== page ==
Washington-based think tank Freedom House classifies Philippine media as “partly free” and the Internet in the Philippines as “free.” This puts us among countries where the Internet is not censored but where falsehoods are deliberately spread online to undermine the public’s ability to make informed decisions. The Oxford Dictionary declared “post-truth” the 2016 Word of the Year because of the rise of public opinions based on personal and political convictions that reject and disregard facts. Post-truths, dubbed “alternative facts” by the infamous Counselor to the US President Kellyanne Conway, are incorrect/inaccurate statements that pose a threat to an informed community when amplified through social media, fake news websites, and trolls hiding behind multiple bogus accounts.
On June 2015, the New York Times magazine published an investigative piece which uncovered how the Russian government may have been the first to use troll agencies to tamper with the information people get online. Now, there are allegations that similar tactics may have been employed at the recent US and Philippine elections.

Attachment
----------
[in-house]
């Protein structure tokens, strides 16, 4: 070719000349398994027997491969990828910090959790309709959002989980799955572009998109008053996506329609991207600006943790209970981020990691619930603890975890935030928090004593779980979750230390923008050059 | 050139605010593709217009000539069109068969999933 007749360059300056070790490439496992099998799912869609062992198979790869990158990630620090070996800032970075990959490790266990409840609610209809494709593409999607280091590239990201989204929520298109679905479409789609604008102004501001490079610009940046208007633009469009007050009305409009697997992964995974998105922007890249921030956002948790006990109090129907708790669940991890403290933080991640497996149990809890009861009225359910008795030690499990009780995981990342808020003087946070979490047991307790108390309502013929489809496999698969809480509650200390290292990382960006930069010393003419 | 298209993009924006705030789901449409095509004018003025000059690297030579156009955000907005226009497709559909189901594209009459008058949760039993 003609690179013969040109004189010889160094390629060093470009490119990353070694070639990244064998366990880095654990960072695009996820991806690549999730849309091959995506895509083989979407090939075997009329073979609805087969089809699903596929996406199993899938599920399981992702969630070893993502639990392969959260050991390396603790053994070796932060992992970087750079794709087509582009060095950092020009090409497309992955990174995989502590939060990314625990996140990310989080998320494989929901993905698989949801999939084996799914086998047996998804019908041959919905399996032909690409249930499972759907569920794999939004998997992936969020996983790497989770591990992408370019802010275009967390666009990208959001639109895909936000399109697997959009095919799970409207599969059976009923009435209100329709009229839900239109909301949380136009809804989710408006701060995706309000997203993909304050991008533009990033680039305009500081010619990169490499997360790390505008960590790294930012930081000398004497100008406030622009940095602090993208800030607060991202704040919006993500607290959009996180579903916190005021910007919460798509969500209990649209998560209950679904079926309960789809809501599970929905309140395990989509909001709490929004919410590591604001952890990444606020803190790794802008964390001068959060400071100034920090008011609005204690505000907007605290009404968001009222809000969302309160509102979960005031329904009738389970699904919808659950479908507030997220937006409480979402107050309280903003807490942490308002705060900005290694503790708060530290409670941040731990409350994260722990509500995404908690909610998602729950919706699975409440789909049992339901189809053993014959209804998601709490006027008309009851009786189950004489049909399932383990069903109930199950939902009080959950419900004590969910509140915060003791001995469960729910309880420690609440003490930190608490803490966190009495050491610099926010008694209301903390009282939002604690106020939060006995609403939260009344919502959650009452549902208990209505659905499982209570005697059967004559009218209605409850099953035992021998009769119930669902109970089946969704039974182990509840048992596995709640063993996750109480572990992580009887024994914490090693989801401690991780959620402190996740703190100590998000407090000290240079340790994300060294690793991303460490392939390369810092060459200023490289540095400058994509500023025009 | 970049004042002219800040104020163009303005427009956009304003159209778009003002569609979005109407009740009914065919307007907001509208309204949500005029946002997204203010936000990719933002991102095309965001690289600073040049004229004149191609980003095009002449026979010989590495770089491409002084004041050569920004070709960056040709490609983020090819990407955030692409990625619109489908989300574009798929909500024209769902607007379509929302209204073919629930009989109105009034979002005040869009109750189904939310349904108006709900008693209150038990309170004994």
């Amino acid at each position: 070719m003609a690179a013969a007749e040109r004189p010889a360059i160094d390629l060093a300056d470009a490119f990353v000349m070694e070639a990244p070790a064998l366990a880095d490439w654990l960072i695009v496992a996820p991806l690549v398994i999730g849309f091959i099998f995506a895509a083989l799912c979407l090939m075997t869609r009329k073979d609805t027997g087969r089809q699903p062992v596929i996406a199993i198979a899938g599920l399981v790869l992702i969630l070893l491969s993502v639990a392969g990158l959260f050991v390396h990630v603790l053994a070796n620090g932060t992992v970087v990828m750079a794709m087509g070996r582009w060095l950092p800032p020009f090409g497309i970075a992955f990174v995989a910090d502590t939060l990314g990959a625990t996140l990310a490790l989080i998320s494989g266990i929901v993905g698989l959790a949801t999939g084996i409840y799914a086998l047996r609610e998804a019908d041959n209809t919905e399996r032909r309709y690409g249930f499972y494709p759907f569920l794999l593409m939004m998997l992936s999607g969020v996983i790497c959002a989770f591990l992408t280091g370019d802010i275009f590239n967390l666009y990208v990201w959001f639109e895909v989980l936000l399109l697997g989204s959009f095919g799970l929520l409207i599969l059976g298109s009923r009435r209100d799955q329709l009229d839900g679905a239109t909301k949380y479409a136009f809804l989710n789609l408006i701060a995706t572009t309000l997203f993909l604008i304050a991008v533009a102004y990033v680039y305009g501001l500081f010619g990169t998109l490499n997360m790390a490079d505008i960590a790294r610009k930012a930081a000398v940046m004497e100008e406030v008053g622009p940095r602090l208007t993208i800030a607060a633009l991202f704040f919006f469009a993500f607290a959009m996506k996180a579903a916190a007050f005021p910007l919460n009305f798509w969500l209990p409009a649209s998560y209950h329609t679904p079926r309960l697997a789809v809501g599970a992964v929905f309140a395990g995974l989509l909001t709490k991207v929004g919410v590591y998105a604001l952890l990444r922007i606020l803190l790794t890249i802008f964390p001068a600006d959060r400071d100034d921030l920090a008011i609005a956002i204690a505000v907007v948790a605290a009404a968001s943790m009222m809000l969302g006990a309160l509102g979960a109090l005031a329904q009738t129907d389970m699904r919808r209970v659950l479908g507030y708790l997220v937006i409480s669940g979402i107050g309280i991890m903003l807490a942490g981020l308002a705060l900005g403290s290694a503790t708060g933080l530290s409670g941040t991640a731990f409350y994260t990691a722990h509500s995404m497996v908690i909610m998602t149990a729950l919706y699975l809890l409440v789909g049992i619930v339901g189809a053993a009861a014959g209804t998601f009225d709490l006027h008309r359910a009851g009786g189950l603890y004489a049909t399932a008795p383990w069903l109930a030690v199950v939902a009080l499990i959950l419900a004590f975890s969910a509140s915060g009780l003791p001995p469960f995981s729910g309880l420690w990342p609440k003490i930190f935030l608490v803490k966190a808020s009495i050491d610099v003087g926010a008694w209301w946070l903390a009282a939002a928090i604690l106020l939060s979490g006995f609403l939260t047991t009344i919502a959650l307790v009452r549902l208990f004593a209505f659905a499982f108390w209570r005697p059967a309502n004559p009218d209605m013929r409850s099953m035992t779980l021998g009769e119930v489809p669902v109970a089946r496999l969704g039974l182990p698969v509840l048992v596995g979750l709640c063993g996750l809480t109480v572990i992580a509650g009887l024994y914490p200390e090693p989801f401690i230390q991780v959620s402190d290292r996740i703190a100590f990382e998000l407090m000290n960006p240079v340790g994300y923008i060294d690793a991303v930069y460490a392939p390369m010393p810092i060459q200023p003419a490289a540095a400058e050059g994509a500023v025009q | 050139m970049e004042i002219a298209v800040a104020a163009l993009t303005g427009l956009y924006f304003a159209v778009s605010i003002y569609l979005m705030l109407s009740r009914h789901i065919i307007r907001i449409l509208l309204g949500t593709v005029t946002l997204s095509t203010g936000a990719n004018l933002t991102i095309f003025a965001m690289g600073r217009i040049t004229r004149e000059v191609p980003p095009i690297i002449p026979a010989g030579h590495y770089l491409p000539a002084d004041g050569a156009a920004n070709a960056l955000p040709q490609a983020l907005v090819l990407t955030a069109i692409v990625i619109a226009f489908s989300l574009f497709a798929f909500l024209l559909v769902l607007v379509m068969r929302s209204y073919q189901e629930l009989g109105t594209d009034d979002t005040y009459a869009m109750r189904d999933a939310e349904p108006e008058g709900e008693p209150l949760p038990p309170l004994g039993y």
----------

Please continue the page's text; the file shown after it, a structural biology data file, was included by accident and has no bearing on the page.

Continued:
Traditional media, particularly the press, are also affected by the dangers presented by social media. A day after his January 20, 2017 inauguration, President Trump said that he has a “running war with media,” while soon after, Philippines’ Malacañang Press Corps released this statement:
“We are disturbed and appalled by the propensity of the officials of this administration to blame the media whenever the inflammatory statements of the president stir controversy or draw flak. This trend should stop as it would not contribute to the elevation of the level of public discourse.”
Restrictive laws and verbal or online attacks against news media are often justified by accusations of impartiality (“biased”) or spreading “negativity.” These restrictive laws have also been used to silence journalists reporting on government anomalies. Journalists are risking their lives doing what they are meant to do–to give relevant and meaningful information which can help the public make informed decisions. We only need to look at how the tyrants of the past cracked down on journalists and the media to know how dangerous it is when the public’s right to information is suppressed by the government.